There are a lot of things that I can’t talk about from here on out. There are several plot twists in the book – some I expected, but others I didn’t. Even though I expected the results, the way Lyons presented the information was not at all how I was expecting. It also is a little open-ended on what exactly happened with other people (besides Scarlett). Vague, yes, but you will understand when you read it!
The ending was great, because it wasn’t happily ever after, but very realistic. I hope that Scarlett has a long, full life. I know she sure does deserve it!
It was definitely a unique read and I would definitely recommend it to anyone who likes crime tv, medical shows, etc.
Inside the Author’s Head
Jess: Welcome to the blog! This story takes what could be a contemporary, ‘tough issues’ type book and turns it on its head – it adds a thrilling, mysterious component. Can you first tell readers where the idea came from for Broken?
CJ: Scarlet’s character is loosely based on my own experiences as a pediatrician. I diagnosed my niece, Abby, with the same congenital heart condition, Long QT, when Abby was only twenty minutes old and BROKEN is dedicated to her.
Watching my niece refuse to allow her disease to define her was such a contrast to some other patients’ parents who would insist on making their child’s disease (most not life-threatening) the center of the child’s world that I couldn’t help but wonder what would it be like to grow up being treated as a “patient” all your life, or worse as the “dying girl,” rather than ever having the chance to figure out who you really were, dying or not.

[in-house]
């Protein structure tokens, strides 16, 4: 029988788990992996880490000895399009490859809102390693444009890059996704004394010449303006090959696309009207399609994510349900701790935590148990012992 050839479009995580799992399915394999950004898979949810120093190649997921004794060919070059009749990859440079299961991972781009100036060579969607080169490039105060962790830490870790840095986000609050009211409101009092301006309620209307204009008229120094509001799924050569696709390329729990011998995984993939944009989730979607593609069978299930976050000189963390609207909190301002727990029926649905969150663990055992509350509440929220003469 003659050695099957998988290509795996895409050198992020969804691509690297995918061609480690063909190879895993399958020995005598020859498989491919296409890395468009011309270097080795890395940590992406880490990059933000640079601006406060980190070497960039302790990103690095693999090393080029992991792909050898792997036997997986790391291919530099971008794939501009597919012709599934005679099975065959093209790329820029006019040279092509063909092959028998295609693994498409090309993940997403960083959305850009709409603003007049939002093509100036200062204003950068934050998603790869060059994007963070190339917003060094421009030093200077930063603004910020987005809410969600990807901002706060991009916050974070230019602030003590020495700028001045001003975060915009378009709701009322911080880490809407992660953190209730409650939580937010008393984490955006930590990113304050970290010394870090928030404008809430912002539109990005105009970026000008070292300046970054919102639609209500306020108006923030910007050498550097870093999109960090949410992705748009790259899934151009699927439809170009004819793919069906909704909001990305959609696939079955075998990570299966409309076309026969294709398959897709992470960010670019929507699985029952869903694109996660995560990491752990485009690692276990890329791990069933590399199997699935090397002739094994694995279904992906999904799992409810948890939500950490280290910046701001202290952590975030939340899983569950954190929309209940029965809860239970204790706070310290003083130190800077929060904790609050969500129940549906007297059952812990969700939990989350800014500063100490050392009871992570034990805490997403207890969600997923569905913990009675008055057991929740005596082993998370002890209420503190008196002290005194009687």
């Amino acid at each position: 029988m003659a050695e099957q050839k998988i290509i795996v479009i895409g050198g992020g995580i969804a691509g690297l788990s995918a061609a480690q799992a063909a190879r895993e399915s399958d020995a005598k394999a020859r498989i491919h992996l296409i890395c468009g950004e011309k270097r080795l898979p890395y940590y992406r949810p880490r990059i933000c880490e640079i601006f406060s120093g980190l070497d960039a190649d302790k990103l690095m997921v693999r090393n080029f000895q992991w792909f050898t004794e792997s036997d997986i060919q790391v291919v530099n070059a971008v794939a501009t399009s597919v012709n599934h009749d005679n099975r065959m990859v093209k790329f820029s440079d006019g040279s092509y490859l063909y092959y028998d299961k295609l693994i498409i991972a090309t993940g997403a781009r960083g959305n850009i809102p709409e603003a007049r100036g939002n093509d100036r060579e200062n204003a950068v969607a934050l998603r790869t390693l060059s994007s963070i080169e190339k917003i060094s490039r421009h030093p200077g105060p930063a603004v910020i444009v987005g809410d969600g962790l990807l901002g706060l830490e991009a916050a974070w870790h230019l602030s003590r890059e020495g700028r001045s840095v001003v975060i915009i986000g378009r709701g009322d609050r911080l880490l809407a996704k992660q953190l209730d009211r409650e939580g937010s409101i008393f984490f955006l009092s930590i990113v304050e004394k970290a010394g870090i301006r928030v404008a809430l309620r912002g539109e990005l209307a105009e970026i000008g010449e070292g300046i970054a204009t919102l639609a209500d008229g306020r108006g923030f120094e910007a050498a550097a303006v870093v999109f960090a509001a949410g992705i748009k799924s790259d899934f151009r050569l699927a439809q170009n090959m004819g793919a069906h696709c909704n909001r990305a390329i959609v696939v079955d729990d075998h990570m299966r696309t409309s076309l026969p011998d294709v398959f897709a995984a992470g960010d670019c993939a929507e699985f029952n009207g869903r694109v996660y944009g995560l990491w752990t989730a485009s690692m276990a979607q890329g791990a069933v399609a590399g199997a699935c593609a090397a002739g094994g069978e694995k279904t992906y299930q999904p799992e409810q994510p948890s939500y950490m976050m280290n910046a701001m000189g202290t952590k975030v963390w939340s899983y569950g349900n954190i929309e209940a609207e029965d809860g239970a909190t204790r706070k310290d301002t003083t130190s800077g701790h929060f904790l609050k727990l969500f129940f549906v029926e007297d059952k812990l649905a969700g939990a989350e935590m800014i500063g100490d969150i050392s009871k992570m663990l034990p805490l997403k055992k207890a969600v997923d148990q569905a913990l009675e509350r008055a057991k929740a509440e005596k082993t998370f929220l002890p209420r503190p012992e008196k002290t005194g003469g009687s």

What better disease to give a character like that than something rare and hard to diagnose and treat like Long QT? Of course, Scarlet is nothing at all like my niece (the best adjective to describe my niece would be “fierce” whereas Scarlet is very naïve and used to being controlled by the adults in her life) but by having Scarlet start the story as someone unsure of who she really is as a person, it makes her struggle and transformation as she faces the truth behind her illness all the more powerful.
After all, it’s easy for someone strong to stand up to bullies or uncertainty or injustice…but how does a kid who has lived all her life in a hospital, basically just waiting to die, learn how to be a hero and find her destiny?
Jess: What kind of research did you have to do to prepare yourself to write Broken?
CJ: Not much! Given my seventeen years of practicing pediatrics and pediatric emergency medicine, this was one book that I’d already lived.
Jess: How did your studies and experiences in life help shape who you are as a writer?
CJ: There’s a touch of medicine and my real life experiences in all my books (although none of my real life patients, of course!) but one of the reasons I call my books Thrillers with Heart is that they’re more about the people and the challenges they face and less about the medical science or technology or adrenaline-rush action.
Working as a pediatric ER doctor and community pediatrician gave me the chance to experience first-hand highly charged emotional situations that I can translate to any of my characters, whether they’re physicians or not. For instance, I’ve been in two hard landings while flying in helicopters, I’ve talked down agitated gang-bangers and violent adults, I’ve helped families say good-bye to their children as they died, I’ve gotten confessions from child abusers, and even come face to face with a serial killer.
Jess: Okay, so I always like to see what authors read. What are your top five favorite books and why?